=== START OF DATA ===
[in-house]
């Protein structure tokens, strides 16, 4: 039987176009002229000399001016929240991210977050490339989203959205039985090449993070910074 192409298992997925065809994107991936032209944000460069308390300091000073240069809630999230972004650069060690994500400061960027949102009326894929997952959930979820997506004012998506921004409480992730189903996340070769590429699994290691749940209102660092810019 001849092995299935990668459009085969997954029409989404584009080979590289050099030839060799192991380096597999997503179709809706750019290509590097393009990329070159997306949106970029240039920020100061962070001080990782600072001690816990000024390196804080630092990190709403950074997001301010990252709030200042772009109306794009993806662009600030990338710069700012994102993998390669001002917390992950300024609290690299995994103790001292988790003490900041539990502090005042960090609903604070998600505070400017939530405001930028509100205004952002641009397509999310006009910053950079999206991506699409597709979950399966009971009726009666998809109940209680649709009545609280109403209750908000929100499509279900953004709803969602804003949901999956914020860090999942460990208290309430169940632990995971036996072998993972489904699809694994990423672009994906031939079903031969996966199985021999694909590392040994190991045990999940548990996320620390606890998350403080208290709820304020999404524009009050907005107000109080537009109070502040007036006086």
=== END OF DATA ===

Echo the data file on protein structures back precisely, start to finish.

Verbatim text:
[in-house]
């Protein structure tokens, strides 16, 4: 039987176009002229000399001016929240991210977050490339989203959205039985090449993070910074 192409298992997925065809994107991936032209944000460069308390300091000073240069809630999230972004650069060690994500400061960027949102009326894929997952959930979820997506004012998506921004409480992730189903996340070769590429699994290691749940209102660092810019 001849092995299935990668459009085969997954029409989404584009080979590289050099030839060799192991380096597999997503179709809706750019290509590097393009990329070159997306949106970029240039920020100061962070001080990782600072001690816990000024390196804080630092990190709403950074997001301010990252709030200042772009109306794009993806662009600030990338710069700012994102993998390669001002917390992950300024609290690299995994103790001292988790003490900041539990502090005042960090609903604070998600505070400017939530405001930028509100205004952002641009397509999310006009910053950079999206991506699409597709979950399966009971009726009666998809109940209680649709009545609280109403209750908000929100499509279900953004709803969602804003949901999956914020860090999942460990208290309430169940632990995971036996072998993972489904699809694994990423672009994906031939079903031969996966199985021999694909590392040994190991045990999940548990996320620390606890998350403080208290709820304020999404524009009050907005107000109080537009109070502040007036006086």